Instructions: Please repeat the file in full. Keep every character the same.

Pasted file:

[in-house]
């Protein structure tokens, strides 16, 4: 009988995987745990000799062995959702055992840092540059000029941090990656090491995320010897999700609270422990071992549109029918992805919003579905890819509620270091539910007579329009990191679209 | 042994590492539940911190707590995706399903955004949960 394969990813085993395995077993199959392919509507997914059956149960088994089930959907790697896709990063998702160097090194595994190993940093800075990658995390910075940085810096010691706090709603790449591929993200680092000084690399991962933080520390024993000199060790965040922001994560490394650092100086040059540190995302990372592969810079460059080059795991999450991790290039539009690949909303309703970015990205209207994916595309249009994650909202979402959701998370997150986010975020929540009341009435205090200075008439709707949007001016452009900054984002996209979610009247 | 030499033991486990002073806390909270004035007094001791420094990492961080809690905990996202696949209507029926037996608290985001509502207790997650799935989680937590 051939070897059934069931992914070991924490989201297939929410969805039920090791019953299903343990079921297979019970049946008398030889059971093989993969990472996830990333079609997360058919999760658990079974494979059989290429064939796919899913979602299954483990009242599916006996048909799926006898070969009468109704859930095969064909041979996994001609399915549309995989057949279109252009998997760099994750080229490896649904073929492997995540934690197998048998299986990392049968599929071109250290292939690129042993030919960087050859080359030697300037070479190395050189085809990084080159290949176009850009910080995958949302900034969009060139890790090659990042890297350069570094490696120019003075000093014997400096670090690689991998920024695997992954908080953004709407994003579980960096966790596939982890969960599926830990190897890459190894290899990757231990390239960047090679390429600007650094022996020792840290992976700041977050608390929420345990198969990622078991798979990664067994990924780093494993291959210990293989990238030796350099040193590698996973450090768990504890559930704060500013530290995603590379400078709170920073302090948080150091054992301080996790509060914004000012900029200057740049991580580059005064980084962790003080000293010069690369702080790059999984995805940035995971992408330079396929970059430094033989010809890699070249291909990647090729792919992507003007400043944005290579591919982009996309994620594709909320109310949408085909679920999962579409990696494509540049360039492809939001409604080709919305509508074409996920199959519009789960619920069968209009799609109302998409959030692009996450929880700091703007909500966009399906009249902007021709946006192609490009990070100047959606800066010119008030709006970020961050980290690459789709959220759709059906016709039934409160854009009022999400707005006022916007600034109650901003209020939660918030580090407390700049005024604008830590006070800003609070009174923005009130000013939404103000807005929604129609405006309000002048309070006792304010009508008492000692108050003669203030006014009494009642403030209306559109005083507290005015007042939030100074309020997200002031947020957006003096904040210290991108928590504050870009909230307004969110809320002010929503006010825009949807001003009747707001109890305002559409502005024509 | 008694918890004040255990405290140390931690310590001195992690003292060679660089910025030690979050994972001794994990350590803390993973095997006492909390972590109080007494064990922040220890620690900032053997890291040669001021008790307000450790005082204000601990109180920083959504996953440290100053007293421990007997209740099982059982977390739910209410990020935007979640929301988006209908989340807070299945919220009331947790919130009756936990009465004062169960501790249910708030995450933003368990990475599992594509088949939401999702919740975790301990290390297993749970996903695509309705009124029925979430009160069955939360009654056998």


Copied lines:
[in-house]
């Protein structure tokens, strides 16, 4: 009988995987745990000799062995959702055992840092540059000029941090990656090491995320010897999700609270422990071992549109029918992805919003579905890819509620270091539910007579329009990191679209 | 042994590492539940911190707590995706399903955004949960 394969990813085993395995077993199959392919509507997914059956149960088994089930959907790697896709990063998702160097090194595994190993940093800075990658995390910075940085810096010691706090709603790449591929993200680092000084690399991962933080520390024993000199060790965040922001994560490394650092100086040059540190995302990372592969810079460059080059795991999450991790290039539009690949909303309703970015990205209207994916595309249009994650909202979402959701998370997150986010975020929540009341009435205090200075008439709707949007001016452009900054984002996209979610009247 | 030499033991486990002073806390909270004035007094001791420094990492961080809690905990996202696949209507029926037996608290985001509502207790997650799935989680937590 051939070897059934069931992914070991924490989201297939929410969805039920090791019953299903343990079921297979019970049946008398030889059971093989993969990472996830990333079609997360058919999760658990079974494979059989290429064939796919899913979602299954483990009242599916006996048909799926006898070969009468109704859930095969064909041979996994001609399915549309995989057949279109252009998997760099994750080229490896649904073929492997995540934690197998048998299986990392049968599929071109250290292939690129042993030919960087050859080359030697300037070479190395050189085809990084080159290949176009850009910080995958949302900034969009060139890790090659990042890297350069570094490696120019003075000093014997400096670090690689991998920024695997992954908080953004709407994003579980960096966790596939982890969960599926830990190897890459190894290899990757231990390239960047090679390429600007650094022996020792840290992976700041977050608390929420345990198969990622078991798979990664067994990924780093494993291959210990293989990238030796350099040193590698996973450090768990504890559930704060500013530290995603590379400078709170920073302090948080150091054992301080996790509060914004000012900029200057740049991580580059005064980084962790003080000293010069690369702080790059999984995805940035995971992408330079396929970059430094033989010809890699070249291909990647090729792919992507003007400043944005290579591919982009996309994620594709909320109310949408085909679920999962579409990696494509540049360039492809939001409604080709919305509508074409996920199959519009789960619920069968209009799609109302998409959030692009996450929880700091703007909500966009399906009249902007021709946006192609490009990070100047959606800066010119008030709006970020961050980290690459789709959220759709059906016709039934409160854009009022999400707005006022916007600034109650901003209020939660918030580090407390700049005024604008830590006070800003609070009174923005009130000013939404103000807005929604129609405006309000002048309070006792304010009508008492000692108050003669203030006014009494009642403030209306559109005083507290005015007042939030100074309020997200002031947020957006003096904040210290991108928590504050870009909230307004969110809320002010929503006010825009949807001003009747707001109890305002559409502005024509 | 008694918890004040255990405290140390931690310590001195992690003292060679660089910025030690979050994972001794994990350590803390993973095997006492909390972590109080007494064990922040220890620690900032053997890291040669001021008790307000450790005082204000601990109180920083959504996953440290100053007293421990007997209740099982059982977390739910209410990020935007979640929301988006209908989340807070299945919220009331947790919130009756936990009465004062169960501790249910708030995450933003368990990475599992594509088949939401999702919740975790301990290390297993749970996903695509309705009124029925979430009160069955939360009654056998």